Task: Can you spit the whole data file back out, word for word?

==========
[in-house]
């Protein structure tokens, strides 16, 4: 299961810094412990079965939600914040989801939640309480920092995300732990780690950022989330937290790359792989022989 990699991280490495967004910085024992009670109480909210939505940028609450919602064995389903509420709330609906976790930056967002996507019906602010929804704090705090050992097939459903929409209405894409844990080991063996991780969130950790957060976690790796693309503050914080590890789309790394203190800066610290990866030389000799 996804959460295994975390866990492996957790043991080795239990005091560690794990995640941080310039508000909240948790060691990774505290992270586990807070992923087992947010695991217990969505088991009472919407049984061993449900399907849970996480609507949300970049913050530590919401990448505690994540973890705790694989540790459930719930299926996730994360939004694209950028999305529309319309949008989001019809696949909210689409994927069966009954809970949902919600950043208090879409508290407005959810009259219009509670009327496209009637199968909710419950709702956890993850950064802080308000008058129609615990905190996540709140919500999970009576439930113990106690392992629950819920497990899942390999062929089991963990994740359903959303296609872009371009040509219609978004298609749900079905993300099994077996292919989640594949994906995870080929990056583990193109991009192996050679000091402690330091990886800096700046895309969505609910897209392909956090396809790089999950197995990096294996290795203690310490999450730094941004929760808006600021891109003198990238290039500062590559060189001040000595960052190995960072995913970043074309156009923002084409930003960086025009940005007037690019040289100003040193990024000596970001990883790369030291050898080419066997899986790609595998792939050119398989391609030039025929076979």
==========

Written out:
[in-house]
């Protein structure tokens, strides 16, 4: 299961810094412990079965939600914040989801939640309480920092995300732990780690950022989330937290790359792989022989 990699991280490495967004910085024992009670109480909210939505940028609450919602064995389903509420709330609906976790930056967002996507019906602010929804704090705090050992097939459903929409209405894409844990080991063996991780969130950790957060976690790796693309503050914080590890789309790394203190800066610290990866030389000799 996804959460295994975390866990492996957790043991080795239990005091560690794990995640941080310039508000909240948790060691990774505290992270586990807070992923087992947010695991217990969505088991009472919407049984061993449900399907849970996480609507949300970049913050530590919401990448505690994540973890705790694989540790459930719930299926996730994360939004694209950028999305529309319309949008989001019809696949909210689409994927069966009954809970949902919600950043208090879409508290407005959810009259219009509670009327496209009637199968909710419950709702956890993850950064802080308000008058129609615990905190996540709140919500999970009576439930113990106690392992629950819920497990899942390999062929089991963990994740359903959303296609872009371009040509219609978004298609749900079905993300099994077996292919989640594949994906995870080929990056583990193109991009192996050679000091402690330091990886800096700046895309969505609910897209392909956090396809790089999950197995990096294996290795203690310490999450730094941004929760808006600021891109003198990238290039500062590559060189001040000595960052190995960072995913970043074309156009923002084409930003960086025009940005007037690019040289100003040193990024000596970001990883790369030291050898080419066997899986790609595998792939050119398989391609030039025929076979």